Ascension : Conservation Weekly
Submitted by The Islander (Conservation Office) 04.10.2012 (Article Archived on 18.10.2012)
During the last few months we have been concentrating our efforts on boosting the number of plants in the nursery to prepare for the next stage of the project, which entails planting out a mix of endemic and native plants in two of the plots at each of the project areas.
OTEP Plant Conservation Project-An ecosystem Approach to Plant Conservation by Liza White and Catherine Supple
During the last few months we have been concentrating our efforts on boosting the number of plants in the nursery to prepare for the next stage of the project, which entails planting out a mix of endemic and native plants in two of the plots at each of the project areas. Thanks to our new shade house at Two Boats Village, we have been successful in rearing a number of Euphorbia seedlings. Once the seedlings have developed they have to go through a hardening off process before they can be potted out on site. This process involves exposing them to lighter and less watering to encourage more root growth. These conditions will be similar to those the plant will experience once planted out on the project site which will be within the next few weeks.
Plant work has already started at the Comfortless Cove and South Gannet Hill site in the form of seed sowing in one of the fenced plots at each site. Initial sowing performed in June involved casting approximately 500 Euphorbia seeds, 50 purslane seeds and 500 seed stalks of Aristida. Watering has been consistent throughout the weeks, although no germination has yet occurredthis may be due to environmental and seasonal constraints. Seed sowing will be continual until signs of germination.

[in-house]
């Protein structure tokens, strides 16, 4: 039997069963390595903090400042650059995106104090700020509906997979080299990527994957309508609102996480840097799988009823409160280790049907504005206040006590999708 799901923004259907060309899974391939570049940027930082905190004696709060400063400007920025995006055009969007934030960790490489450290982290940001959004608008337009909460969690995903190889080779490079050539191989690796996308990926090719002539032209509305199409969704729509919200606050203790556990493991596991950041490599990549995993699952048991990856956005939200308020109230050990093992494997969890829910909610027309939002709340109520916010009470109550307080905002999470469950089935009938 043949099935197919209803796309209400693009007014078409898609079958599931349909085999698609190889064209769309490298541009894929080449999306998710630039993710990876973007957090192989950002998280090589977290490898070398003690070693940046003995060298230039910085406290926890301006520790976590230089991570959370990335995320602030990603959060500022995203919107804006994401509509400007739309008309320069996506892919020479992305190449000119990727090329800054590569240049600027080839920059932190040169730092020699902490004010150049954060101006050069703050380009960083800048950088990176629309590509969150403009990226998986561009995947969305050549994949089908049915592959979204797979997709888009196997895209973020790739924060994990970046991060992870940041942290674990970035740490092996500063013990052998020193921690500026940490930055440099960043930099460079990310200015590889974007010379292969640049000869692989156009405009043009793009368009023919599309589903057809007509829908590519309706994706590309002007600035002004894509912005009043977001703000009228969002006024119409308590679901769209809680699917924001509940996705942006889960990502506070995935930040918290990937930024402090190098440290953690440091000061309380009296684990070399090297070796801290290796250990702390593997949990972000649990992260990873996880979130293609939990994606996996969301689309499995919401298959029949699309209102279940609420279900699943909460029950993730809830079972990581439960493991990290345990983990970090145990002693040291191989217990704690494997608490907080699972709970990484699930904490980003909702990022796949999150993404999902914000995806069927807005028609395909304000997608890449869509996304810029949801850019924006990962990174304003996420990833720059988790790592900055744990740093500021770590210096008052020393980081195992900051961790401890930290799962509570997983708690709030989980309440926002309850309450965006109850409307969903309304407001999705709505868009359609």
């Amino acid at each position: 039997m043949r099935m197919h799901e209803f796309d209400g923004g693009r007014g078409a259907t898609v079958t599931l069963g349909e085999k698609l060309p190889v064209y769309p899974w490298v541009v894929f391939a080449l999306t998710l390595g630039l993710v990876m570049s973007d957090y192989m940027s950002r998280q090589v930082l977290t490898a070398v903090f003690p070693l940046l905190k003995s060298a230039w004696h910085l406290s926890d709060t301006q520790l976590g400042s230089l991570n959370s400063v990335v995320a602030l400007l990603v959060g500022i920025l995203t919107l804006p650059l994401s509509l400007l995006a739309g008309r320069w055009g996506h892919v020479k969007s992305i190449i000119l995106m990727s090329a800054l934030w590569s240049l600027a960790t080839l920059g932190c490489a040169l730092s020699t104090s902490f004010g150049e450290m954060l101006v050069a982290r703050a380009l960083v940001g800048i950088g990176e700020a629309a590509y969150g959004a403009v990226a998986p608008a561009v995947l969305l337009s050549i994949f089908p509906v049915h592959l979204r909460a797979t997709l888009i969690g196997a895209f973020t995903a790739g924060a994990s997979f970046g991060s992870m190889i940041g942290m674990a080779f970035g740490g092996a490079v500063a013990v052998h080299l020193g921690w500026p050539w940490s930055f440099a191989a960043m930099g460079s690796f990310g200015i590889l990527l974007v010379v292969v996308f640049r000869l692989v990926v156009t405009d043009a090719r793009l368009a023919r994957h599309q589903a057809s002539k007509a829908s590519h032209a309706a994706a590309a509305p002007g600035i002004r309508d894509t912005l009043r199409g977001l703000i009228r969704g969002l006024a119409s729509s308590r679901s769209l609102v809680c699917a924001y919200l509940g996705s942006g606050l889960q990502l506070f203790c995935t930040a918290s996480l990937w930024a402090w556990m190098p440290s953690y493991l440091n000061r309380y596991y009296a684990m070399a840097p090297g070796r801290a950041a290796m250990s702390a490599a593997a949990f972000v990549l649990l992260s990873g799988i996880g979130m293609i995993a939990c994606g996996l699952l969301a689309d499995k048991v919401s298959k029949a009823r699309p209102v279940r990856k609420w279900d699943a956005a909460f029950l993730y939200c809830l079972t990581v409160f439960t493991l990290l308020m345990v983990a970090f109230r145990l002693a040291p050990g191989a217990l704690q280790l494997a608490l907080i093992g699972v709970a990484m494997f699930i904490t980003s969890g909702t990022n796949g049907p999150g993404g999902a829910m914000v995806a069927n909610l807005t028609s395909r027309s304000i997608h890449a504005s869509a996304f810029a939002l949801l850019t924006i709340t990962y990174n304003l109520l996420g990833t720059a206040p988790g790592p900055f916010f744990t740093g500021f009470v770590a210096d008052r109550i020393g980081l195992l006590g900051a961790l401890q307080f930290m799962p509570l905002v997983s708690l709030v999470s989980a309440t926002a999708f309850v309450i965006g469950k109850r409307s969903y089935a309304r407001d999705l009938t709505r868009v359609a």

In the meantime, survey work is on-going at all four project sites. Environmental, vegetation and invertebrate surveys are carried out every four weeks at each site, along with monitoring of any grazing by way of infra-red cameras. Vegetation survey has shown that there is not much change in the variety or number of vegetation at the project sites since survey began, but this gives us a good baseline to compare results with after planting out has been completed.
Small fly, possible Chlorophidae family, identified by the pattern of veins on the wings
Invertebrate survey and collections have been carried out since May at both the Comfortless Cove site and the South Gannet Hill site, since June at North East Bay site and since July at White Horse Hill site. On initial analysis, many of the same species are being found at all four site, however, some species have only been found at the White Horse Hill site, and there is a notable difference in the numbers of the same species being found at each site.
Euphorbia seedlings ready for re-potting
The herbarium collection has been developing steadily with now approximately 50 of the estimated 280 or more plants species (including the endemic, native and introduced) on Ascension. The endemic specimens will be sent to the herbarium at Kew Botanical Gardens for long term storage.
A seed collection, herbarium specimen and full habitat description with GPS readings of all endemic plant species are currently being assembled to be sent to the Millennium Seed Bank. As with the Kew Herbarium this will ensure the seeds are correctly stored and will remain viable for any future restoration projects
Please be advised that due to on-going field work the Conservation Office will open from 7.30am -10am during week days. We open as normal on Saturdays, 10am-12noon, signs will be posted on the door when the office is closed. Sorry for any inconvenience this may cause.
Volunteers welcome. Please contact Natasha Williams or Jolene Sim. Ascension Island Conservation Department. Georgetown. Tel: 6359. Email: firstname.lastname@example.org or email@example.com